Term: Semester A

Lectures: Tuesday 11:15-13:00, Ziskind Room 155

Instructor: Thomas Vidick

Office Hour: Sundays 16:00-17:00, Ziskind Room 202

### Course description

This course develops the basics of quantum complexity theory by focusing on the notion of a "quantum proof." This starts with the definition of the complexity class QMA (or, "quantum NP") and its complete problem, the local Hamiltonian problem. We will introduce various complete problems and show basic structural properties (error reduction, etc.) of QMA, contrasting them to the analogue property for NP (or MA). We will also look at interesting variants of QMA such as Zero-knowledge proofs, QMA(2) (two non-entangled quantum proofs), and QCMA (classical proof, quantum verifier).

We will then move on to study quantum *interactive *proofs. Our main focus will be on the class QIP, for quantum single-prover interactive proofs. Here again we will study important structural properties, such as parallelization of protocols to 3 rounds and parallel repetition of protocols. We will prove the famous result QIP=PSPACE, which goes through the use of semidefinite programming and fast parallel solvers for them based on the matrix multiplicative weights update method.

Finally, time permitting we will introduce different models of quantum multiprover interactive proofs (the classes MIP* and QMIP*) and connect them to the study of quantum entanglement and nonlocal games.

### Prerequisites

We will assume familiarity with the basics of quantum computing, e.g. qubits and the quantum circuit model. In addition it is preferable, though not required, that the student has some familiarity with the basics of complexity theory, such as the classes NP and IP. We do not expect knowledge of advanced complexity theory such as IP=PSPACE.

### Evaluation & workload

Attendance to lecture is required when possible. The workload is divided between reading & digestion of lecture and biweekly problem sets.

### Indicative schedule of lectures

**Lecture 1**(12/12): Introduction. The class QMA. Some problems in QMA.

Sections from the book covered: 2.1, 2.3, 3.1, first page of 3.3.

**Lecture 2**(19/12): Error reduction for QMA: in parallel and sequential. See Section 3.2 in the book. For Jordan's lemma (and an analysis of "in-place" error reduction close to the one done in class), see these notes.

**Homework 1:**Problems, Solutions

**Lecture 3**(26/12): The local Hamiltonian problem. We covered the definition, some examples, containment in QMA, and the start of QMA-hardness.

The LH problem is covered at a high level in Section 3.3.1 of the book. A more technical discussion, roughly at the level covered in class, is in section 14.2 and 14.3 of the notes by de Wolf. Finally, for anyone interested in going further, a good discussion of the relevance of the local Hamiltonian problem for quantum complexity theory is in this survey.

**Lecture 4**(2/01): The Kitaev clock construction. The class QMA(2)

For the clock construction, see the references above. For the class QMA(2), see Section 3.4.3 of the book. For more on the protocol that we discussed (for 3COL), see this paper.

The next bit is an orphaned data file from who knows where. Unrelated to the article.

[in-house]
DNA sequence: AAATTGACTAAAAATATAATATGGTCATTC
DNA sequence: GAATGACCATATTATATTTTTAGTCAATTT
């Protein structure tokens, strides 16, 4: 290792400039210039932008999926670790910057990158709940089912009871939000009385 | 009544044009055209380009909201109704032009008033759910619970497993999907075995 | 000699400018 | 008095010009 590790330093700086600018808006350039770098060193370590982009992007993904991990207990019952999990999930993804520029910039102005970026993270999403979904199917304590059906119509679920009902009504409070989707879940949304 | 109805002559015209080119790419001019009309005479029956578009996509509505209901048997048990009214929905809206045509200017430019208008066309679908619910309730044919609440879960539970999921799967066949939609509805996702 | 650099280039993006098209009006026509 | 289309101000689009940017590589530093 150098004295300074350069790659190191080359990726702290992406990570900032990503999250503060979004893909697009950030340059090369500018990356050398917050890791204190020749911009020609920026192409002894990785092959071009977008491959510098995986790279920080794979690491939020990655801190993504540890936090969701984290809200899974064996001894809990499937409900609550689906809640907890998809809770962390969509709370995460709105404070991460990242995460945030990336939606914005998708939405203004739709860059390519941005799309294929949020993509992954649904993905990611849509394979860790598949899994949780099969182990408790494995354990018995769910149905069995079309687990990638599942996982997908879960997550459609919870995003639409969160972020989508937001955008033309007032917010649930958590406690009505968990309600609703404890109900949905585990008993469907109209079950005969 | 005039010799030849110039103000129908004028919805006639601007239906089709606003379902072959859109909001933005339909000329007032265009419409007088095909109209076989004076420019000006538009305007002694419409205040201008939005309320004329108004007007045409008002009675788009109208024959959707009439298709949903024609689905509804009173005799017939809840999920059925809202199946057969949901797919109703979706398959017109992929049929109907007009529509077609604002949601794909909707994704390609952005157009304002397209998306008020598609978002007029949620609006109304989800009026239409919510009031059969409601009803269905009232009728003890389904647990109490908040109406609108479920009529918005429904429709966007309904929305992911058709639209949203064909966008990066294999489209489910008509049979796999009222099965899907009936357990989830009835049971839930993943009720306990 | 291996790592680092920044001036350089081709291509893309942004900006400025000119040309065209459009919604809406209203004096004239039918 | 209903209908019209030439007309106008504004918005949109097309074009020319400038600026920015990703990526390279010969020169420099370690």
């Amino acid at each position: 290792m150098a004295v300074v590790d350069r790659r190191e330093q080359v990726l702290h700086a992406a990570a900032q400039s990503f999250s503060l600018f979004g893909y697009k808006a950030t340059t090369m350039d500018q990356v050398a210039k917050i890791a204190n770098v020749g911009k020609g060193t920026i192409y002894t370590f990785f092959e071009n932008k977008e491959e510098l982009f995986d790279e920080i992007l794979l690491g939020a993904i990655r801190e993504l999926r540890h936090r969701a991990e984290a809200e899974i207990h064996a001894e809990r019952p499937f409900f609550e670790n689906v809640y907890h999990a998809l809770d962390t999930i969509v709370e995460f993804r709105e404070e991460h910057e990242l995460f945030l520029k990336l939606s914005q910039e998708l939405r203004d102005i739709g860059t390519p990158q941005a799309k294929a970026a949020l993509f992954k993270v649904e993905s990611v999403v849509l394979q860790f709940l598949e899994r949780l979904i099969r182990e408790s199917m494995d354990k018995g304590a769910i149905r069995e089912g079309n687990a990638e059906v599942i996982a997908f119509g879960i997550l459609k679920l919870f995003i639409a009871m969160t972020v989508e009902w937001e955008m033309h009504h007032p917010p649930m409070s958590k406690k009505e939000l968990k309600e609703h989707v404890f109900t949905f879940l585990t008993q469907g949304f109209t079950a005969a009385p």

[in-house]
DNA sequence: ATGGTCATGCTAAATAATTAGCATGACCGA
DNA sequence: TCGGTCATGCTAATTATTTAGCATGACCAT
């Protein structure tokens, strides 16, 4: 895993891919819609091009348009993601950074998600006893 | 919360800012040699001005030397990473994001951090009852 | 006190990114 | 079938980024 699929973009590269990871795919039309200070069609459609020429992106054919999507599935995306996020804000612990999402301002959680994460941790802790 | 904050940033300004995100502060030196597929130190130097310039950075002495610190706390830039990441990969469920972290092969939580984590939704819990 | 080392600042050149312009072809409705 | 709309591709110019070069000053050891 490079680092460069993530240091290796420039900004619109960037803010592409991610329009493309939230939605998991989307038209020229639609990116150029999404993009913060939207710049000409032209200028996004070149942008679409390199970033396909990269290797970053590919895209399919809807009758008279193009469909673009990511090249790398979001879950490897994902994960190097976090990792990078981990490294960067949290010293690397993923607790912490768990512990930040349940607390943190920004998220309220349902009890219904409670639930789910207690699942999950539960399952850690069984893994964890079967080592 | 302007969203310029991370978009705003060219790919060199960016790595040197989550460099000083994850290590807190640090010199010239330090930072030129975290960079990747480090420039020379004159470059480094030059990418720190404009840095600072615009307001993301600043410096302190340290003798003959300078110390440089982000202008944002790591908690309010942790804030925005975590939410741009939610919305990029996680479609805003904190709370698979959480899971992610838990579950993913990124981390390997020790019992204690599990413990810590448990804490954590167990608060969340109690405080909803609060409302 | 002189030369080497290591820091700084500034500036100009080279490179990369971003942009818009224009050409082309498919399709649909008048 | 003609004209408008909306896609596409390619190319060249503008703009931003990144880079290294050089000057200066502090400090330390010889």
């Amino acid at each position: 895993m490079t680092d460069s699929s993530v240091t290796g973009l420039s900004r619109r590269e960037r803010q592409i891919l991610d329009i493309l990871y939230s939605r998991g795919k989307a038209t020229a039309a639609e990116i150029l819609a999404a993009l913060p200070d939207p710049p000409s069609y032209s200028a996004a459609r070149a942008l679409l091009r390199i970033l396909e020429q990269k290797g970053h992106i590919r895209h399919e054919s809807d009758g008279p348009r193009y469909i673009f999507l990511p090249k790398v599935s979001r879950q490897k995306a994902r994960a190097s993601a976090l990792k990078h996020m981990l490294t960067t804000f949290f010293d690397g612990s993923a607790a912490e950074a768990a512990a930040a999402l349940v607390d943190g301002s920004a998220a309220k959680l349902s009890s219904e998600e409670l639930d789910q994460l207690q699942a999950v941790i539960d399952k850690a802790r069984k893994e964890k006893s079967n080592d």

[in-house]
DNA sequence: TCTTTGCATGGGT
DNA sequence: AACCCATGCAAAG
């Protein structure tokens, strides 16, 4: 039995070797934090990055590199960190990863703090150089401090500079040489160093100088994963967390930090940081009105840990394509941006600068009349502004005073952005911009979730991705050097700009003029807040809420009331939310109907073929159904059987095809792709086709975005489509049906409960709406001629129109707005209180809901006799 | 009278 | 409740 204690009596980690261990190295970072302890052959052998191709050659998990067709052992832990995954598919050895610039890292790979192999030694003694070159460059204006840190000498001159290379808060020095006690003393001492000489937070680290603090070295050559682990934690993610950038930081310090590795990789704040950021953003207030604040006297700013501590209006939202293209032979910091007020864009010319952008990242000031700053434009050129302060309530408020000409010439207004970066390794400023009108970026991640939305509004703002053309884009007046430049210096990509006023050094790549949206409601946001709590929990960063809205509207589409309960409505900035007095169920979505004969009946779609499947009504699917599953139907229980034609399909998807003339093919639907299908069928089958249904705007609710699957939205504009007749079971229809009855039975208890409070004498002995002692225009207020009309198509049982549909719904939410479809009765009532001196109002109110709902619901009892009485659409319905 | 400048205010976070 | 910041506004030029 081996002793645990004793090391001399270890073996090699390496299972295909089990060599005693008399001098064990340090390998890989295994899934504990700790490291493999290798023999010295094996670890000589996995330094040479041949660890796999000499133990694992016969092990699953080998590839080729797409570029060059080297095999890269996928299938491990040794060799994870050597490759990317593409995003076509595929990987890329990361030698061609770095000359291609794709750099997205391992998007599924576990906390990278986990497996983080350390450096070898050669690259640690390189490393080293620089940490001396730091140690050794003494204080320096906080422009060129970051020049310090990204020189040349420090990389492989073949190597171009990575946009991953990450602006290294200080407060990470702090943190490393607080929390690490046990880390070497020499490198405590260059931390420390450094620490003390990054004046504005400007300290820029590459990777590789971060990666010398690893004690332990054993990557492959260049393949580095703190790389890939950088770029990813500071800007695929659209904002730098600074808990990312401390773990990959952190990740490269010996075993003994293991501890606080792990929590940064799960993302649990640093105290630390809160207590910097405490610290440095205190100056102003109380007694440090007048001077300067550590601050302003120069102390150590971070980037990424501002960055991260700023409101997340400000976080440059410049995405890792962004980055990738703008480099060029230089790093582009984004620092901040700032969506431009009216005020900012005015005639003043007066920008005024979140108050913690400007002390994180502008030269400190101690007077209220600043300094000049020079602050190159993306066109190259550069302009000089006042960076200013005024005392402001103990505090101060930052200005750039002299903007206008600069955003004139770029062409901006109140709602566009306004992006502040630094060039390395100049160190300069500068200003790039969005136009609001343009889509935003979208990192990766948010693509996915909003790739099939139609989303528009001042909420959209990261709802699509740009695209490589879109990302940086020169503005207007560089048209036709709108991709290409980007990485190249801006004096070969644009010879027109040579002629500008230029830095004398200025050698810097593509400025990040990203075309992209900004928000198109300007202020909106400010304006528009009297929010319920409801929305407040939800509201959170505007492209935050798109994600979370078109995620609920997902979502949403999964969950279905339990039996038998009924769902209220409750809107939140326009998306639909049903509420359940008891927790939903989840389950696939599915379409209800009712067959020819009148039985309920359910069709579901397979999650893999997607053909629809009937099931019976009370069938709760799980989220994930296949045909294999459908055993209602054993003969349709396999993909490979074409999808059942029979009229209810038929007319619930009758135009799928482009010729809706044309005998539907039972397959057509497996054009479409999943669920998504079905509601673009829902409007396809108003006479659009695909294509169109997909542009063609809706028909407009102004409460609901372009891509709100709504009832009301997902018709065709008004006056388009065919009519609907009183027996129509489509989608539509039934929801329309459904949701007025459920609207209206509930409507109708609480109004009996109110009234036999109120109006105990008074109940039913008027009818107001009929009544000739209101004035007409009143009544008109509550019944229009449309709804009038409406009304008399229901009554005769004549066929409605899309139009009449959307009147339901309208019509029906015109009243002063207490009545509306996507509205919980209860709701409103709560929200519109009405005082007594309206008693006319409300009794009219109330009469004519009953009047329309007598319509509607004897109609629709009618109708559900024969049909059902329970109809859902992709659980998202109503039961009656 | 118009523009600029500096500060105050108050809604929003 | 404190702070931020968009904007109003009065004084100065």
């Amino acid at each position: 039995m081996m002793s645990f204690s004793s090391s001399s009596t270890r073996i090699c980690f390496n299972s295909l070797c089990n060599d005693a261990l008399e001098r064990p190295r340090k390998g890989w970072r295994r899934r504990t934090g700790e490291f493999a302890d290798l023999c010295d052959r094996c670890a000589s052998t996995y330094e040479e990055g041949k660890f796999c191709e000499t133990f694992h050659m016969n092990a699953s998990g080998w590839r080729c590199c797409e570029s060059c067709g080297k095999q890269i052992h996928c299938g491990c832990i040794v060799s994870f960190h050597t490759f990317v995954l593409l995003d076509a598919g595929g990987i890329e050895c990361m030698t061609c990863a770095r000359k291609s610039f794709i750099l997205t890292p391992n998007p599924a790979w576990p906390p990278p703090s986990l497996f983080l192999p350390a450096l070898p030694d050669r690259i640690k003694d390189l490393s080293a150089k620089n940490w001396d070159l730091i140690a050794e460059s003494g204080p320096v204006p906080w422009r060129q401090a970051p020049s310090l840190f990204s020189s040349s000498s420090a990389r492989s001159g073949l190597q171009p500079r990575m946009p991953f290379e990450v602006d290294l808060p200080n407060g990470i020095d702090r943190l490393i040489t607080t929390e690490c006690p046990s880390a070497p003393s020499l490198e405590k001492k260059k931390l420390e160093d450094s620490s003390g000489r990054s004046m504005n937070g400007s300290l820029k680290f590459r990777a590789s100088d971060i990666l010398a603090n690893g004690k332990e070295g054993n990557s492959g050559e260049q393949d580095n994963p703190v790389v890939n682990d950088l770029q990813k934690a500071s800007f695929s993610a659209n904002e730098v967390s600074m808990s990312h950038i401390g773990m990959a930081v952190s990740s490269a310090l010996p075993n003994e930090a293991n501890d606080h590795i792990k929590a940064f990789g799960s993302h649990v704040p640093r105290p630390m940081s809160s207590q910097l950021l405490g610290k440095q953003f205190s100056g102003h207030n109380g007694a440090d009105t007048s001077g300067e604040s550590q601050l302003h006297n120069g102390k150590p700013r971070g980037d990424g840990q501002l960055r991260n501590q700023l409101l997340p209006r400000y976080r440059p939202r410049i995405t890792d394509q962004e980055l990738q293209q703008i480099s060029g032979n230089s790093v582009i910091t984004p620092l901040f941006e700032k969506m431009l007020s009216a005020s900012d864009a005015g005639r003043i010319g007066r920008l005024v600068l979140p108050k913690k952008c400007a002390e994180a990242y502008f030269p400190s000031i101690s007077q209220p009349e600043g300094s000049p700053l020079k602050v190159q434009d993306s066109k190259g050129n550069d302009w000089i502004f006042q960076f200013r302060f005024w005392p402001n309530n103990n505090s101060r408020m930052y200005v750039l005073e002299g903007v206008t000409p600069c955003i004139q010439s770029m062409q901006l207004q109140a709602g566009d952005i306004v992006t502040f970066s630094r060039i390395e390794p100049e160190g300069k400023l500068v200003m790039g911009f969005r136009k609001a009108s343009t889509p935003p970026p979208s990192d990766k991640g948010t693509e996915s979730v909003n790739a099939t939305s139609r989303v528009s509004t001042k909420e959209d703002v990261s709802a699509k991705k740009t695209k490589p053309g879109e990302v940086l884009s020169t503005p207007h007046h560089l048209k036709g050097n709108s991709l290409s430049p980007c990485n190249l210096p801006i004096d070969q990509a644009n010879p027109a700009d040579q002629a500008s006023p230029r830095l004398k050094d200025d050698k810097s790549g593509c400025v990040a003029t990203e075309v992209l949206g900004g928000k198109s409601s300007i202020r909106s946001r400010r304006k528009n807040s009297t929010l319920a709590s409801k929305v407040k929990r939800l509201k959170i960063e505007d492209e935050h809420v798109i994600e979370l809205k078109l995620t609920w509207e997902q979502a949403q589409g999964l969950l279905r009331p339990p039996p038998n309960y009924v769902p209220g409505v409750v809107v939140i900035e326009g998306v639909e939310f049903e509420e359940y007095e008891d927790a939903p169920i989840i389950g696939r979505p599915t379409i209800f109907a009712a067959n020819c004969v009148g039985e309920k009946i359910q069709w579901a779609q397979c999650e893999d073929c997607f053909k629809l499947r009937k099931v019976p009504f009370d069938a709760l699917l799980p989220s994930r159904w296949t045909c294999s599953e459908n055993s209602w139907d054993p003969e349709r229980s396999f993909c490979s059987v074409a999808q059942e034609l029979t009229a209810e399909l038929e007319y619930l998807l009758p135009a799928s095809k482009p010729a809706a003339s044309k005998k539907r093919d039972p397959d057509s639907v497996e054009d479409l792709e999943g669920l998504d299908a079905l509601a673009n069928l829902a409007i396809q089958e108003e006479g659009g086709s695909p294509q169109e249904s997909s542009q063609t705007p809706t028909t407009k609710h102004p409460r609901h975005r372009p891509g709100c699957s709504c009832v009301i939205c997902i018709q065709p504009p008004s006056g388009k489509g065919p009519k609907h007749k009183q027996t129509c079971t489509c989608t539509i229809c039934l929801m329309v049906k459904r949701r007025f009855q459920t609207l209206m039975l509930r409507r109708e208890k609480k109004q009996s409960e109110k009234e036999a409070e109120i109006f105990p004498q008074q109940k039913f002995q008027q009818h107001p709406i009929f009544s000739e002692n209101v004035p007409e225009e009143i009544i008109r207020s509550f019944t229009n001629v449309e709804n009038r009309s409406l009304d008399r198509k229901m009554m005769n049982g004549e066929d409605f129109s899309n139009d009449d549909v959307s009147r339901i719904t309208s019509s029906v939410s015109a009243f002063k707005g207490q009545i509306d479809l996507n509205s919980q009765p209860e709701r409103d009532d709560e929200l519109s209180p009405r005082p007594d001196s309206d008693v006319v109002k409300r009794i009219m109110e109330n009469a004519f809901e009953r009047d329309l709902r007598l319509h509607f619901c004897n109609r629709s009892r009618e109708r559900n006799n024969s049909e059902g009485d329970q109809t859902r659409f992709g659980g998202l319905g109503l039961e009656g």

**Lecture 5**(9/01): QIP: quantum interactive proofs. We discussed the formalism for interactive games, worked through an example, and defined QIP and stated basic properties. In the book, this corresponds to Section 4.1. We also reviewed basic facts about the fidelity, and I encourage you to go over Section 2.2.4 in the book.

**Lecture 6**(14/01): Parallelization of QIPs to 3 messages. Semidefinite programming formulation of QIP and error reduction.

For parallelization, we followed Section 4.2. in the book closely. For error reduction in parallel, see Section 4.3, which we also followed closely except that we did not explicitly write down the dual semidefinite program.

To gain some intuition about semidefinite programs, Chapter 3 in Lovasz' notes available here is only 5 pages and quite clear. (The previous chapter has background on linear programming, which may help if you do not have it.) Some notes by Watrous have the advantage of using notation consistent with the book; but they are a bit more technical than Lovasz'.

**Homework 2:**Problems, Solutions

**Lecture 7**(23/01): QIP = PSPACE. We followed the book quite closely, see Section 4.4.

**Lecture 8**: (30/01): Zero-knowledge proofs. We covered the general definition (see Section 5.1 in the book), but not yet the "honest verifier" one (Section 5.1.2). We saw the general rewinding lemma (Section 5.2.1), with a slightly different proof than stated in the book, and the application to graph isomorphism (Section 5.2.2).

**Homework 3:**Problems, Solutions

**Lecture 9**: (06/02): Zero-knowledge, cont'd. We continued following the book closely: the definition of the close quantum states problem in Section 5.3.1, its inclusion in QSZK in Section 5.3.3 (on which most of the lecture was spent), and finally the definition of honest-verifier zero knowledge (HVQSZK), the reduction to close images from Section 5.3.2 and the corollary QSZK=HVQSZK.

**Homework 4:**Problems.

**Lecture 10**: (20/02): Quantum multiprover interactive proofs: MIP*, QMIP and QMIP*. We covered the material in Sections 6.1 and 6.2.1 in the book.

**Lecture 11**: (25/02): Quantum multiprover interactive proofs: XOR games. We covered Section 6.2.3 in the book, as well as Section 2 in these notes. For more on XOR games, I recommend this paper.

**Homework 5:**Problems, Solutions.

### Resources

We will follow (parts of) the Quantum Proofs book. We will occasionally discuss more recent material, in which case I will provide specific pointers to the relevant literature.